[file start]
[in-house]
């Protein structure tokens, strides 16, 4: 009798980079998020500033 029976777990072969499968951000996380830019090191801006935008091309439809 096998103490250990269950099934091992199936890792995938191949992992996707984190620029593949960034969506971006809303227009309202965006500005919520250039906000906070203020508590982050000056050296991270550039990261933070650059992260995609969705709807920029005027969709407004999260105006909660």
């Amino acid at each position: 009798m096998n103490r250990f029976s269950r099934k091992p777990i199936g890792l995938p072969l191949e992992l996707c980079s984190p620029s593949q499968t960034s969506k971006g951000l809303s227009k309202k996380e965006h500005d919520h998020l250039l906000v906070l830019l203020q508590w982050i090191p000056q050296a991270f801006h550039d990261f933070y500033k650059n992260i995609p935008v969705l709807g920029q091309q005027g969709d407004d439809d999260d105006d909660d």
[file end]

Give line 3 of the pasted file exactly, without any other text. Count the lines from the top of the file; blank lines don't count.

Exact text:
């Amino acid at each position: 009798m096998n103490r250990f029976s269950r099934k091992p777990i199936g890792l995938p072969l191949e992992l996707c980079s984190p620029s593949q499968t960034s969506k971006g951000l809303s227009k309202k996380e965006h500005d919520h998020l250039l906000v906070l830019l203020q508590w982050i090191p000056q050296a991270f801006h550039d990261f933070y500033k650059n992260i995609p935008v969705l709807g920029q091309q005027g969709d407004d439809d999260d105006d909660d």